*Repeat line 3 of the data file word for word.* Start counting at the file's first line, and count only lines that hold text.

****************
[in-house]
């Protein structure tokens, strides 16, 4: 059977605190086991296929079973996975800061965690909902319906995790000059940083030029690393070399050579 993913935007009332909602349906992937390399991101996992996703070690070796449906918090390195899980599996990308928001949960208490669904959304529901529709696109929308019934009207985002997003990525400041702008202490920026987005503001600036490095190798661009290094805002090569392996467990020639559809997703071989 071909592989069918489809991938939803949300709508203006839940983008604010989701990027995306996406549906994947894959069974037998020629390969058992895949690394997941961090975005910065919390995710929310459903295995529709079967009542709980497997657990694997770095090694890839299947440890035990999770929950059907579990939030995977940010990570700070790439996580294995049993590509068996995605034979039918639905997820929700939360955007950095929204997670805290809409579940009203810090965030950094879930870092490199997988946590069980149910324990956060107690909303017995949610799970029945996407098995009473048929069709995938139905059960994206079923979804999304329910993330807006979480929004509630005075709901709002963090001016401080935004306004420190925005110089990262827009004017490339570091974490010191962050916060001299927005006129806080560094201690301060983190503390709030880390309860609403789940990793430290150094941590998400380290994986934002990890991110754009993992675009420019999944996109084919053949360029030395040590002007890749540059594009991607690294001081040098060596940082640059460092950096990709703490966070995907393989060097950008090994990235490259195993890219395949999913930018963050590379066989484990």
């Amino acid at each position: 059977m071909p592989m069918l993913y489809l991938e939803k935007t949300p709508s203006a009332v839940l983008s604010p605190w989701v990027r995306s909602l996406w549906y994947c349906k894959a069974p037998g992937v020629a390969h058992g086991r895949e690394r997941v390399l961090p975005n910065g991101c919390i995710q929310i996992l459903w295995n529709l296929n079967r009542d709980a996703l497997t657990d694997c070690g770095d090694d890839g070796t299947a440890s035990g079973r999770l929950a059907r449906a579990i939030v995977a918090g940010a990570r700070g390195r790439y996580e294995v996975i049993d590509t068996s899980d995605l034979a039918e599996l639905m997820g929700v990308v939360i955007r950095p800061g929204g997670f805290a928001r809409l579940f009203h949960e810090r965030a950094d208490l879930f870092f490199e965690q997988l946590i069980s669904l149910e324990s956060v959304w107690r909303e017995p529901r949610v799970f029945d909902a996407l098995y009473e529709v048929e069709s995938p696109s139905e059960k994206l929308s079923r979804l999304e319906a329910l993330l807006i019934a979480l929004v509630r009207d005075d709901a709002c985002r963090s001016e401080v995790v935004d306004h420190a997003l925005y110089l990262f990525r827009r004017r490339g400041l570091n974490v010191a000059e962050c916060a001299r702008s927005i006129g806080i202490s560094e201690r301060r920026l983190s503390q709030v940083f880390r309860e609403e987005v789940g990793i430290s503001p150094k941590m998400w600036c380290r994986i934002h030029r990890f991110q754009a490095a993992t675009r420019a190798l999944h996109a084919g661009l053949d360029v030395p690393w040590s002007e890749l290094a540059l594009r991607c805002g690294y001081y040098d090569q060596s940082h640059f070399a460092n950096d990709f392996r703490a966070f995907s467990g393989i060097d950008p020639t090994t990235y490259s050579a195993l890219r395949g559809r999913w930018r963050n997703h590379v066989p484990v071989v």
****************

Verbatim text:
């Amino acid at each position: 059977m071909p592989m069918l993913y489809l991938e939803k935007t949300p709508s203006a009332v839940l983008s604010p605190w989701v990027r995306s909602l996406w549906y994947c349906k894959a069974p037998g992937v020629a390969h058992g086991r895949e690394r997941v390399l961090p975005n910065g991101c919390i995710q929310i996992l459903w295995n529709l296929n079967r009542d709980a996703l497997t657990d694997c070690g770095d090694d890839g070796t299947a440890s035990g079973r999770l929950a059907r449906a579990i939030v995977a918090g940010a990570r700070g390195r790439y996580e294995v996975i049993d590509t068996s899980d995605l034979a039918e599996l639905m997820g929700v990308v939360i955007r950095p800061g929204g997670f805290a928001r809409l579940f009203h949960e810090r965030a950094d208490l879930f870092f490199e965690q997988l946590i069980s669904l149910e324990s956060v959304w107690r909303e017995p529901r949610v799970f029945d909902a996407l098995y009473e529709v048929e069709s995938p696109s139905e059960k994206l929308s079923r979804l999304e319906a329910l993330l807006i019934a979480l929004v509630r009207d005075d709901a709002c985002r963090s001016e401080v995790v935004d306004h420190a997003l925005y110089l990262f990525r827009r004017r490339g400041l570091n974490v010191a000059e962050c916060a001299r702008s927005i006129g806080i202490s560094e201690r301060r920026l983190s503390q709030v940083f880390r309860e609403e987005v789940g990793i430290s503001p150094k941590m998400w600036c380290r994986i934002h030029r990890f991110q754009a490095a993992t675009r420019a190798l999944h996109a084919g661009l053949d360029v030395p690393w040590s002007e890749l290094a540059l594009r991607c805002g690294y001081y040098d090569q060596s940082h640059f070399a460092n950096d990709f392996r703490a966070f995907s467990g393989i060097d950008p020639t090994t990235y490259s050579a195993l890219r395949g559809r999913w930018r963050n997703h590379v066989p484990v071989v």